Shortly after the birth of a son, I panic that I will never be able to visit a bookshop again, and that therefore any opportunity I have to buy printed matter should be exploited immediately. Jesse ... was born shortly before 7 a.m.; three or four hours later I was in a newsagent's, and I say a small selection of best-sellling paperbacks. There wasn't an awful lot there thta I wanted, to be honest; but because of the consumer fear, something had to be bought, right there and then, just in case, and I vaguely remembered reading something good about Dennis Lehane's Mystic River. Well, the shop didn't have a copy of Mystic River, but they did have another Dennis Lehane book, Prayers for Rain: that would have to do. Never mind that, as regular readers of this column know, I have over the last few months bought server hundred books I haven't yet read. And never mind that, as it turned out, I found myself passing a bookshop the very next day, and the day after that (because what else is there to do with a new baby, other than mooch around bookshops with him?), and was thus able to buy Mystic River. I didn't know for sure I'd ever go to a bookshop again; and if I never went to a bookshop agian, how long were those several hundred books going to last me? Nine or ten years at the most. No, I needed that copy of Prayers for Rain, just to be on the safe side.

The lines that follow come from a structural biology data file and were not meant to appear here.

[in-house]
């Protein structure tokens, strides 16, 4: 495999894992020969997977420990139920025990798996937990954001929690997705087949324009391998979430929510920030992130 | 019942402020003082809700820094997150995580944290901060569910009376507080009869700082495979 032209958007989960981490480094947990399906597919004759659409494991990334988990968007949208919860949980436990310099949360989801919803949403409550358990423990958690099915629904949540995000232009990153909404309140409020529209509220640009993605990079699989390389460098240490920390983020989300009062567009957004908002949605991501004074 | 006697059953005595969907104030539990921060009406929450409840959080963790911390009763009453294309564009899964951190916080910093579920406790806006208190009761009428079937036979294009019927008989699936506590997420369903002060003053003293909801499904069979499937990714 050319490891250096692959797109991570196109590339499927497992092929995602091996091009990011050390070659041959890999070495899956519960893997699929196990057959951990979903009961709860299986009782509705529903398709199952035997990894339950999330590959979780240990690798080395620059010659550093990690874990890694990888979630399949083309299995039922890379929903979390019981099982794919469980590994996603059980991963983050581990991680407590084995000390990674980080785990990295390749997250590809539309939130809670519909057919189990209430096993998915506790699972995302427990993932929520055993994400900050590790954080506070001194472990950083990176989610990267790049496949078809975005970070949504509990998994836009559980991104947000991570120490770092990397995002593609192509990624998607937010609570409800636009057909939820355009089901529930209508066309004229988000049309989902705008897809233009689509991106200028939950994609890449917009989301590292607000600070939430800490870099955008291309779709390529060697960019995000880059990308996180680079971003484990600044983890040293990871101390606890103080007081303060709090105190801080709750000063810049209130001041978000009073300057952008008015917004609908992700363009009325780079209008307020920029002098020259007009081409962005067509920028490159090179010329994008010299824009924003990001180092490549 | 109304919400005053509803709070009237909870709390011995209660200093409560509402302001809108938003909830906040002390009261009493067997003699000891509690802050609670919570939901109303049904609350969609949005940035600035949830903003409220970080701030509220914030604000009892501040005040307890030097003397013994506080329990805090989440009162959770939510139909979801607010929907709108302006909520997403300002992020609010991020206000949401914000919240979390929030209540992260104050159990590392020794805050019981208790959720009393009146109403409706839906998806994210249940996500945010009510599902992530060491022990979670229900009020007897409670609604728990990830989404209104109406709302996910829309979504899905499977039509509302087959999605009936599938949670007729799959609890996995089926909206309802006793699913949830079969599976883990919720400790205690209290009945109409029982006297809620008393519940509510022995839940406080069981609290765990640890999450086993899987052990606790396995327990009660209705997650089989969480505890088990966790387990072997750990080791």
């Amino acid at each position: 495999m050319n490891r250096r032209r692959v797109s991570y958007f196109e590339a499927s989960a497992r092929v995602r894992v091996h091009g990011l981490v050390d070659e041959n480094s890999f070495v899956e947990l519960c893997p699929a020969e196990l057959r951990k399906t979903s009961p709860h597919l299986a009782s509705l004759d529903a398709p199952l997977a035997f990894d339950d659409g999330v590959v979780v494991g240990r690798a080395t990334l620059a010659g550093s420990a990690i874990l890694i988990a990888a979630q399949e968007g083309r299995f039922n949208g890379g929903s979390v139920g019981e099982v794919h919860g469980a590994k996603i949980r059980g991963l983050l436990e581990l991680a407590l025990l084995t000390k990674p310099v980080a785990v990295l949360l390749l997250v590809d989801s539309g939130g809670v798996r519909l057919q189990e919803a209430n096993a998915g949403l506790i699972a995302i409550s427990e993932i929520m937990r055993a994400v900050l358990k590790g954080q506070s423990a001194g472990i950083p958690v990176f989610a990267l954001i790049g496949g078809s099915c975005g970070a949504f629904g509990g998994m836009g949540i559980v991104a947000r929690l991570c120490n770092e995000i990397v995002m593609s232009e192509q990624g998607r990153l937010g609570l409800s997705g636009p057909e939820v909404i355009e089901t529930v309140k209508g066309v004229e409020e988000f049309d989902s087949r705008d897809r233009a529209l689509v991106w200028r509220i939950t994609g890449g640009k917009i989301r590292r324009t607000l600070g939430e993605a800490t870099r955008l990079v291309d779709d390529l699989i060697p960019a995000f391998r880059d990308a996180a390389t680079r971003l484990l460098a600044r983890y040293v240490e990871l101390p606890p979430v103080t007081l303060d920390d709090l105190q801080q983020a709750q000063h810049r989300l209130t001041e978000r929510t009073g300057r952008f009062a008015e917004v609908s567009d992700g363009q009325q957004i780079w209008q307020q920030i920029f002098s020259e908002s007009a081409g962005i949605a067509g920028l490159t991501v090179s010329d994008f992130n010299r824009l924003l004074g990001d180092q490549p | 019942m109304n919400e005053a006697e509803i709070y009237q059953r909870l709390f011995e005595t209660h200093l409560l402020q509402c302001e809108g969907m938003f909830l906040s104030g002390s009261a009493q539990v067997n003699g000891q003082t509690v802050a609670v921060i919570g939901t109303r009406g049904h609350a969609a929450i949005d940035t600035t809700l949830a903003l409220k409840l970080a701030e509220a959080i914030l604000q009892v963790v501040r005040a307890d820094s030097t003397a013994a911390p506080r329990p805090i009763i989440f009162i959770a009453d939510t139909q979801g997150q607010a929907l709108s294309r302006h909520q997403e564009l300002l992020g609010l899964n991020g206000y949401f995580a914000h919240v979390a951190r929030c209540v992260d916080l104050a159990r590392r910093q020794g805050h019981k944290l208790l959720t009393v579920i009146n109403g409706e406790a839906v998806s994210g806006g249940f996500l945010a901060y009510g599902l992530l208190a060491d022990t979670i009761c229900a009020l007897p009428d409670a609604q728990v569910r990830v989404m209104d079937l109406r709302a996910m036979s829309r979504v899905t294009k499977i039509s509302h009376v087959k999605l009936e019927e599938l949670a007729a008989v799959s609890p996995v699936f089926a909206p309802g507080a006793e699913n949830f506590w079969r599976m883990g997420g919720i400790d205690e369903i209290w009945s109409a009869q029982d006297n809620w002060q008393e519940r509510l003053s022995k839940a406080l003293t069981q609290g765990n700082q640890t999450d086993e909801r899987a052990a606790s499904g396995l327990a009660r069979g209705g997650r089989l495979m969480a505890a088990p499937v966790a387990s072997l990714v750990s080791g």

If that quote resonates with you, then this is a book you are really going to enjoy, 'cause this is one serious book addict writing for other serious book addicts. These essays are reprints of Hornby's column in Believer magazine, each featuring the books his bought in the last month and the books he's actually gotten around to reading. Let's just say I understand which list is longer on a very deep level. A short perusal of my own attempt to chronicle the same pattern (inspired by Hornby, natch) will reveal a similar predicament. I must admit, Hornby connects with me on another level. He constantly champions the accessible over the obscure, the deserving over the famous and narrative over style. He likes good books that are about something, that tell a compelling story in a clear style. My kinda guy.